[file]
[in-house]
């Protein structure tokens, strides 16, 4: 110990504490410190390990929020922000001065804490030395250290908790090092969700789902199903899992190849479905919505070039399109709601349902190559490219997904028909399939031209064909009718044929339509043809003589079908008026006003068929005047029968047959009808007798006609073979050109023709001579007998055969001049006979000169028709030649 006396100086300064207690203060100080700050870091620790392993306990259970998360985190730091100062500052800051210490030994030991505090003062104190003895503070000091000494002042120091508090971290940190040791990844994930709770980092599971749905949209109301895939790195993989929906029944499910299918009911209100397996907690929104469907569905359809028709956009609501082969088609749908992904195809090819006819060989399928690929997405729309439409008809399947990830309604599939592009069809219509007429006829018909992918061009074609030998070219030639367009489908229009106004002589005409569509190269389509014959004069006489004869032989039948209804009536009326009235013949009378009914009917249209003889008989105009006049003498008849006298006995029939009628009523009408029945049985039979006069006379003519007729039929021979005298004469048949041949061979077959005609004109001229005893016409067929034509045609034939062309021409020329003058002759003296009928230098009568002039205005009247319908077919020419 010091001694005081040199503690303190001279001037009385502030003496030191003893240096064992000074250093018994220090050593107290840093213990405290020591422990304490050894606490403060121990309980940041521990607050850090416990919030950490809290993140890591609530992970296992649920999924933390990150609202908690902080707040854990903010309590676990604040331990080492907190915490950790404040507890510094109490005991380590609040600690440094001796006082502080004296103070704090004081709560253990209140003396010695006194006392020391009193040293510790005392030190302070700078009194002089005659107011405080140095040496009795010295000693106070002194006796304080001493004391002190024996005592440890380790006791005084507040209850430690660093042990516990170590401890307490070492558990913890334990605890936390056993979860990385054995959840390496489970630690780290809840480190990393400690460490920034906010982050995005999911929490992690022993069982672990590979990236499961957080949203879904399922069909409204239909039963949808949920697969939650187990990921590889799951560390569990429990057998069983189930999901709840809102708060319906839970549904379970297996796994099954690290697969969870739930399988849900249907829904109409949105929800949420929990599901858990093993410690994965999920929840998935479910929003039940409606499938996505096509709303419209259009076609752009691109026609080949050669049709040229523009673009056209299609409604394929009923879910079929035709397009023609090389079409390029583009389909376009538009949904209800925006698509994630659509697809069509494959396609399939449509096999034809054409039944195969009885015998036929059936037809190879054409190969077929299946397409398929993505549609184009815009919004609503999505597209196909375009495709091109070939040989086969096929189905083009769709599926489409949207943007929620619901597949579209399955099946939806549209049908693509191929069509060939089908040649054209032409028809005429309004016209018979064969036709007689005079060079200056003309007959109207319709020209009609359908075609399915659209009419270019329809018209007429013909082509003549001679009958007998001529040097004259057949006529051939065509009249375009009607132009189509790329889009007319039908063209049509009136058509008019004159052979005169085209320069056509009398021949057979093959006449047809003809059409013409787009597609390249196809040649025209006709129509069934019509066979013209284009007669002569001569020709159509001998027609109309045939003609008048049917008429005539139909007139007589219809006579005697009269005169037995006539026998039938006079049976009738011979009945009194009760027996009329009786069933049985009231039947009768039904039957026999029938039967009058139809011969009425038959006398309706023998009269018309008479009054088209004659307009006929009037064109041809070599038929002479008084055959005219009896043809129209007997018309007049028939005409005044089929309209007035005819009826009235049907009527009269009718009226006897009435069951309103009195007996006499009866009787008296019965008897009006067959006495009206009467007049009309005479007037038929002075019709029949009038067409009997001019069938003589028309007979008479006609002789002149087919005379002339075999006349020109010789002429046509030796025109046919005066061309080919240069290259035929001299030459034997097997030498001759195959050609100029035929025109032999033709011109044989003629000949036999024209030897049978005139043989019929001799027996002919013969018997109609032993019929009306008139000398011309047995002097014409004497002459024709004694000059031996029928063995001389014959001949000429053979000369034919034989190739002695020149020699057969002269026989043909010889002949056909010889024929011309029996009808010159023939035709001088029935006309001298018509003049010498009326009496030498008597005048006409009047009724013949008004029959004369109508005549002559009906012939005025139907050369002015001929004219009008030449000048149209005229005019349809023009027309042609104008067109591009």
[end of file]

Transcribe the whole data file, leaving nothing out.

[in-house]
């Protein structure tokens, strides 16, 4: 110990504490410190390990929020922000001065804490030395250290908790090092969700789902199903899992190849479905919505070039399109709601349902190559490219997904028909399939031209064909009718044929339509043809003589079908008026006003068929005047029968047959009808007798006609073979050109023709001579007998055969001049006979000169028709030649 006396100086300064207690203060100080700050870091620790392993306990259970998360985190730091100062500052800051210490030994030991505090003062104190003895503070000091000494002042120091508090971290940190040791990844994930709770980092599971749905949209109301895939790195993989929906029944499910299918009911209100397996907690929104469907569905359809028709956009609501082969088609749908992904195809090819006819060989399928690929997405729309439409008809399947990830309604599939592009069809219509007429006829018909992918061009074609030998070219030639367009489908229009106004002589005409569509190269389509014959004069006489004869032989039948209804009536009326009235013949009378009914009917249209003889008989105009006049003498008849006298006995029939009628009523009408029945049985039979006069006379003519007729039929021979005298004469048949041949061979077959005609004109001229005893016409067929034509045609034939062309021409020329003058002759003296009928230098009568002039205005009247319908077919020419 010091001694005081040199503690303190001279001037009385502030003496030191003893240096064992000074250093018994220090050593107290840093213990405290020591422990304490050894606490403060121990309980940041521990607050850090416990919030950490809290993140890591609530992970296992649920999924933390990150609202908690902080707040854990903010309590676990604040331990080492907190915490950790404040507890510094109490005991380590609040600690440094001796006082502080004296103070704090004081709560253990209140003396010695006194006392020391009193040293510790005392030190302070700078009194002089005659107011405080140095040496009795010295000693106070002194006796304080001493004391002190024996005592440890380790006791005084507040209850430690660093042990516990170590401890307490070492558990913890334990605890936390056993979860990385054995959840390496489970630690780290809840480190990393400690460490920034906010982050995005999911929490992690022993069982672990590979990236499961957080949203879904399922069909409204239909039963949808949920697969939650187990990921590889799951560390569990429990057998069983189930999901709840809102708060319906839970549904379970297996796994099954690290697969969870739930399988849900249907829904109409949105929800949420929990599901858990093993410690994965999920929840998935479910929003039940409606499938996505096509709303419209259009076609752009691109026609080949050669049709040229523009673009056209299609409604394929009923879910079929035709397009023609090389079409390029583009389909376009538009949904209800925006698509994630659509697809069509494959396609399939449509096999034809054409039944195969009885015998036929059936037809190879054409190969077929299946397409398929993505549609184009815009919004609503999505597209196909375009495709091109070939040989086969096929189905083009769709599926489409949207943007929620619901597949579209399955099946939806549209049908693509191929069509060939089908040649054209032409028809005429309004016209018979064969036709007689005079060079200056003309007959109207319709020209009609359908075609399915659209009419270019329809018209007429013909082509003549001679009958007998001529040097004259057949006529051939065509009249375009009607132009189509790329889009007319039908063209049509009136058509008019004159052979005169085209320069056509009398021949057979093959006449047809003809059409013409787009597609390249196809040649025209006709129509069934019509066979013209284009007669002569001569020709159509001998027609109309045939003609008048049917008429005539139909007139007589219809006579005697009269005169037995006539026998039938006079049976009738011979009945009194009760027996009329009786069933049985009231039947009768039904039957026999029938039967009058139809011969009425038959006398309706023998009269018309008479009054088209004659307009006929009037064109041809070599038929002479008084055959005219009896043809129209007997018309007049028939005409005044089929309209007035005819009826009235049907009527009269009718009226006897009435069951309103009195007996006499009866009787008296019965008897009006067959006495009206009467007049009309005479007037038929002075019709029949009038067409009997001019069938003589028309007979008479006609002789002149087919005379002339075999006349020109010789002429046509030796025109046919005066061309080919240069290259035929001299030459034997097997030498001759195959050609100029035929025109032999033709011109044989003629000949036999024209030897049978005139043989019929001799027996002919013969018997109609032993019929009306008139000398011309047995002097014409004497002459024709004694000059031996029928063995001389014959001949000429053979000369034919034989190739002695020149020699057969002269026989043909010889002949056909010889024929011309029996009808010159023939035709001088029935006309001298018509003049010498009326009496030498008597005048006409009047009724013949008004029959004369109508005549002559009906012939005025139907050369002015001929004219009008030449000048149209005229005019349809023009027309042609104008067109591009």